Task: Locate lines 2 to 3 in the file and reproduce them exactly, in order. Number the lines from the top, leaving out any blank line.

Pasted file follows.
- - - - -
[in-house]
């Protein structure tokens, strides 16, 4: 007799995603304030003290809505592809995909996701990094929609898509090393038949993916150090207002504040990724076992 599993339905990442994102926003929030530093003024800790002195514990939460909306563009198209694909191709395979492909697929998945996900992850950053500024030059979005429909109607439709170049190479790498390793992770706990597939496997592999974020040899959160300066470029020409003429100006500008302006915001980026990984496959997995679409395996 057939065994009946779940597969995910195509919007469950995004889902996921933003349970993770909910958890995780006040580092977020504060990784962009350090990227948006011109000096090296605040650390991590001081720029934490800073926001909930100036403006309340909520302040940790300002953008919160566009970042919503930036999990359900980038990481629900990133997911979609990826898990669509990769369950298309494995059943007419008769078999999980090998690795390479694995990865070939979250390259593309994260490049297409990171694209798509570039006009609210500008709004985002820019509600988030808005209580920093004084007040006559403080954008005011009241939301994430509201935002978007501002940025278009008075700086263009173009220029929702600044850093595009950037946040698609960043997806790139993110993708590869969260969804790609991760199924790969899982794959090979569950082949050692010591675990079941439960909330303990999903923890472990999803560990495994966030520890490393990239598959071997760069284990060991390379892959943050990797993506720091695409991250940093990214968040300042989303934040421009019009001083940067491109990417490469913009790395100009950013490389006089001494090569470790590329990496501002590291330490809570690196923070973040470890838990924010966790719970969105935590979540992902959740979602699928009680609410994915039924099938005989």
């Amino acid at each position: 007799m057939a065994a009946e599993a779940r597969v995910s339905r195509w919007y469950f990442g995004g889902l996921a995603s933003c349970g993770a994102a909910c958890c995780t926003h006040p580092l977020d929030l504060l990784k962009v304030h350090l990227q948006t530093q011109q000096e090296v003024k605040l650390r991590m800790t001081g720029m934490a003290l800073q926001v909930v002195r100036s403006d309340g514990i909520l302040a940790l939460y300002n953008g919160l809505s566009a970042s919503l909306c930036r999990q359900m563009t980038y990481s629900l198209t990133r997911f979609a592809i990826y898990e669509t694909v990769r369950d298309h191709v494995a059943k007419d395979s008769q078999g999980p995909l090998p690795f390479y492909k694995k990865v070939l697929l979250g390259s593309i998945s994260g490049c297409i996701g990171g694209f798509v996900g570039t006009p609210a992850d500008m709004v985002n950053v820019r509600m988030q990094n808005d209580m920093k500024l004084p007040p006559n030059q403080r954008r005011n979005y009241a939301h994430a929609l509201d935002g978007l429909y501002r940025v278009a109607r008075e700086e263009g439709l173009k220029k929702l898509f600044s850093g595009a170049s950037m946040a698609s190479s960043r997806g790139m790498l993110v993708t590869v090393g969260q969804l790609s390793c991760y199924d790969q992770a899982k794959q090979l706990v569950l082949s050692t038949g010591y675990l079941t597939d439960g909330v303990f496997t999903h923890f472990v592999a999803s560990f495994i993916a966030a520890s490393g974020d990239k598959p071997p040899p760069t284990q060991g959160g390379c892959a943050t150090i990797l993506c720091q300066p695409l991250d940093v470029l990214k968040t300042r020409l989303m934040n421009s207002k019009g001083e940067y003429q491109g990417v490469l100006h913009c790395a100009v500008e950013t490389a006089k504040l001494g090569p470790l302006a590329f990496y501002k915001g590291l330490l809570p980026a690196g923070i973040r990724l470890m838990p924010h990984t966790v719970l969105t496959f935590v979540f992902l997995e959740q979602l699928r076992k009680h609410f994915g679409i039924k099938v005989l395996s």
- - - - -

């Protein structure tokens, strides 16, 4: 007799995603304030003290809505592809995909996701990094929609898509090393038949993916150090207002504040990724076992 599993339905990442994102926003929030530093003024800790002195514990939460909306563009198209694909191709395979492909697929998945996900992850950053500024030059979005429909109607439709170049190479790498390793992770706990597939496997592999974020040899959160300066470029020409003429100006500008302006915001980026990984496959997995679409395996 057939065994009946779940597969995910195509919007469950995004889902996921933003349970993770909910958890995780006040580092977020504060990784962009350090990227948006011109000096090296605040650390991590001081720029934490800073926001909930100036403006309340909520302040940790300002953008919160566009970042919503930036999990359900980038990481629900990133997911979609990826898990669509990769369950298309494995059943007419008769078999999980090998690795390479694995990865070939979250390259593309994260490049297409990171694209798509570039006009609210500008709004985002820019509600988030808005209580920093004084007040006559403080954008005011009241939301994430509201935002978007501002940025278009008075700086263009173009220029929702600044850093595009950037946040698609960043997806790139993110993708590869969260969804790609991760199924790969899982794959090979569950082949050692010591675990079941439960909330303990999903923890472990999803560990495994966030520890490393990239598959071997760069284990060991390379892959943050990797993506720091695409991250940093990214968040300042989303934040421009019009001083940067491109990417490469913009790395100009950013490389006089001494090569470790590329990496501002590291330490809570690196923070973040470890838990924010966790719970969105935590979540992902959740979602699928009680609410994915039924099938005989």
């Amino acid at each position: 007799m057939a065994a009946e599993a779940r597969v995910s339905r195509w919007y469950f990442g995004g889902l996921a995603s933003c349970g993770a994102a909910c958890c995780t926003h006040p580092l977020d929030l504060l990784k962009v304030h350090l990227q948006t530093q011109q000096e090296v003024k605040l650390r991590m800790t001081g720029m934490a003290l800073q926001v909930v002195r100036s403006d309340g514990i909520l302040a940790l939460y300002n953008g919160l809505s566009a970042s919503l909306c930036r999990q359900m563009t980038y990481s629900l198209t990133r997911f979609a592809i990826y898990e669509t694909v990769r369950d298309h191709v494995a059943k007419d395979s008769q078999g999980p995909l090998p690795f390479y492909k694995k990865v070939l697929l979250g390259s593309i998945s994260g490049c297409i996701g990171g694209f798509v996900g570039t006009p609210a992850d500008m709004v985002n950053v820019r509600m988030q990094n808005d209580m920093k500024l004084p007040p006559n030059q403080r954008r005011n979005y009241a939301h994430a929609l509201d935002g978007l429909y501002r940025v278009a109607r008075e700086e263009g439709l173009k220029k929702l898509f600044s850093g595009a170049s950037m946040a698609s190479s960043r997806g790139m790498l993110v993708t590869v090393g969260q969804l790609s390793c991760y199924d790969q992770a899982k794959q090979l706990v569950l082949s050692t038949g010591y675990l079941t597939d439960g909330v303990f496997t999903h923890f472990v592999a999803s560990f495994i993916a966030a520890s490393g974020d990239k598959p071997p040899p760069t284990q060991g959160g390379c892959a943050t150090i990797l993506c720091q300066p695409l991250d940093v470029l990214k968040t300042r020409l989303m934040n421009s207002k019009g001083e940067y003429q491109g990417v490469l100006h913009c790395a100009v500008e950013t490389a006089k504040l001494g090569p470790l302006a590329f990496y501002k915001g590291l330490l809570p980026a690196g923070i973040r990724l470890m838990p924010h990984t966790v719970l969105t496959f935590v979540f992902l997995e959740q979602l699928r076992k009680h609410f994915g679409i039924k099938v005989l395996s």